Information contained in this publication is intended for informational purposes only and does not constitute legal advice or opinion, nor is it a substitute for the professional judgment of an attorney.
On June 26, 2017, the Supreme Court of the United States (SCOTUS) partially lifted the injunction and agreed to hear arguments on President Trump’s March 6, 2017 executive order entitled Protecting the Nation from Foreign Terrorist Entry into the United States (the “Order”). The Order suspends unrestricted entry into the United States for nationals of six countries: Iran Libya, Somalia, Sudan, Syria, and Yemen for 90 days. The Order, which would have become effective as of March 16, 2017, was suspended on March 15, 2017 after a federal court in Hawaii issued a nationwide temporary restraining order against its implementation. On that same day, a federal court in Maryland published a decision to block the Order’s 90-day suspension. The U.S. Department of Justice (DOJ) appealed both decisions to SCOTUS and SCOTUS has agreed to hear both of the appeals, consolidating the cases for argument.
In its June 26 decision, SCOTUS partially lifted the temporary injunctions placed on the Order from being enforced by narrowing the scope of the injunctions: The Order may not be enforced against foreign nationals who have a credible claim of a bona fide relationship with a person or entity in the United States. All other foreign nationals are subject to the provisions of the Order. Examples provided of the sort of relationship that qualifies include: (a) the foreign national has a close familial relationship and wishes to enter the United States to live with or visit a family member, (b) the foreign national is a student who has been admitted to a U.S. school, (c) the foreign national accepted an offer of employment from an American company, and (d) the foreign national is a lecturer invited to address an American audience.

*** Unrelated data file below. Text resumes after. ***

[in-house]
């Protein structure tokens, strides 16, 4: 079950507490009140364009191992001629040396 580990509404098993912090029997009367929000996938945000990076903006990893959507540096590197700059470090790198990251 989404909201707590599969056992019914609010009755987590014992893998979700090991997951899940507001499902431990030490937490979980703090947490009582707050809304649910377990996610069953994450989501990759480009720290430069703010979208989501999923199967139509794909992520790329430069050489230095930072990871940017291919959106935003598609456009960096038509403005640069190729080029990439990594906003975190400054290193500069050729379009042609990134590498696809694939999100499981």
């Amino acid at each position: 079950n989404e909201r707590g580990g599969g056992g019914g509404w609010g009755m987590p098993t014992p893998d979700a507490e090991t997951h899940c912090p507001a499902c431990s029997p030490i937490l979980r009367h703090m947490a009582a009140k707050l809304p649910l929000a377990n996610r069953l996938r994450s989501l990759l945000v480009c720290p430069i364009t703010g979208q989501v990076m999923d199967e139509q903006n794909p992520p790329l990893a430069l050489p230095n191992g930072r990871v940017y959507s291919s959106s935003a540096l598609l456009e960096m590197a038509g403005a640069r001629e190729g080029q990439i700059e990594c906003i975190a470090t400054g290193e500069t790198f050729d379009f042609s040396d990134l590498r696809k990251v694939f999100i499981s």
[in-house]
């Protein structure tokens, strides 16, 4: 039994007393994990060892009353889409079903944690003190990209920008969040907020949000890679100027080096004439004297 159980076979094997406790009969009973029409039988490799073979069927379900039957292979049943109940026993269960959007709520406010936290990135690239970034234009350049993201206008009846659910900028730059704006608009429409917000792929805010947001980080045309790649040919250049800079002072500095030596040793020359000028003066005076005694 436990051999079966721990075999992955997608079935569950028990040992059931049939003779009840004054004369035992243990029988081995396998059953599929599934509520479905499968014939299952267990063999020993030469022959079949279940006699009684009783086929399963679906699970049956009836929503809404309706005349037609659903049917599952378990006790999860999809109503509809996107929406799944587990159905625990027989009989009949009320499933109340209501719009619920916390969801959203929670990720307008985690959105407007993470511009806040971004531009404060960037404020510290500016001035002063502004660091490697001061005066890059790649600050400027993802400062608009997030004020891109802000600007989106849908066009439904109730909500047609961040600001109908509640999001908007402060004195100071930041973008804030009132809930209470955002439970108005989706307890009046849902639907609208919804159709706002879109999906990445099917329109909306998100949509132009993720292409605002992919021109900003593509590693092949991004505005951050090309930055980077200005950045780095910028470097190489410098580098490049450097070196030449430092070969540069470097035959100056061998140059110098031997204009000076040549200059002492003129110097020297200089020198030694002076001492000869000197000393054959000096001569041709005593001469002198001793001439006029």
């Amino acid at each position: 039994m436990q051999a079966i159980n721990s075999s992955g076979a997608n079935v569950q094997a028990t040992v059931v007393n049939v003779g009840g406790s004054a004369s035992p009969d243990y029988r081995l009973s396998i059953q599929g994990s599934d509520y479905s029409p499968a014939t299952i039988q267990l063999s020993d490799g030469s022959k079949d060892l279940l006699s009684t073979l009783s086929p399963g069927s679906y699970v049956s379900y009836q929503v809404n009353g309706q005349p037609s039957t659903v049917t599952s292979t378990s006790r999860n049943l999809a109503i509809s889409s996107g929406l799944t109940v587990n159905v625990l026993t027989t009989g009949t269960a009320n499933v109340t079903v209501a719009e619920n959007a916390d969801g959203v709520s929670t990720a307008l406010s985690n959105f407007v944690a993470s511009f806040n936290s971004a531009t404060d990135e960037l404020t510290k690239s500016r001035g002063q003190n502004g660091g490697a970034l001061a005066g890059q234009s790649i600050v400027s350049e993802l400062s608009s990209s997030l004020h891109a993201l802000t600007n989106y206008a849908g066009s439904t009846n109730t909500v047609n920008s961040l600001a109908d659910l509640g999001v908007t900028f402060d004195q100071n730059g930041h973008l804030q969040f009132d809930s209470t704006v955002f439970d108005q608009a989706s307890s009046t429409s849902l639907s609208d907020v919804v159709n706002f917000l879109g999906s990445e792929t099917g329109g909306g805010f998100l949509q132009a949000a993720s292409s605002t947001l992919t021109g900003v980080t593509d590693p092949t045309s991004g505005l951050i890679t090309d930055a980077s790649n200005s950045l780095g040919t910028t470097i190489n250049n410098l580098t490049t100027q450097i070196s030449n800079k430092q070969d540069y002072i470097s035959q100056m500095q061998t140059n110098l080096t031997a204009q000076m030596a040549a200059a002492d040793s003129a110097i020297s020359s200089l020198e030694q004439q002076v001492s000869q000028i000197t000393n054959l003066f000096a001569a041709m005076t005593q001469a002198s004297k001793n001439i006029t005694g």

Employers with traveling employees seem to be exempt by the partial injunction. It appears that the Order will not apply to a bona fide employment relationship, which is any relationship that is formal, documented, and formed in the ordinary course of business. The Court provided an example of a relationship that would not be considered bona fide, such as a nonprofit group devoted to immigration issues, which contacts foreign nationals from the designated countries, adds them to client lists, and then secures their entry by claiming injury from their exclusion.
Finally, the Court applied the injunction to refugees with no ties to the U.S. The Court stated, however, that the injunction may not apply “ ... against an individual seeking admission as a refugee who can credibly claim a bona fide relationship with a person or entity in the United States. Nor ..., such a person may not be excluded pursuant to §6(b), even if the 50,000 person cap has been reached or exceeded.”
Littler will continue to monitor developments pertaining to the Order and provide updates as they occur.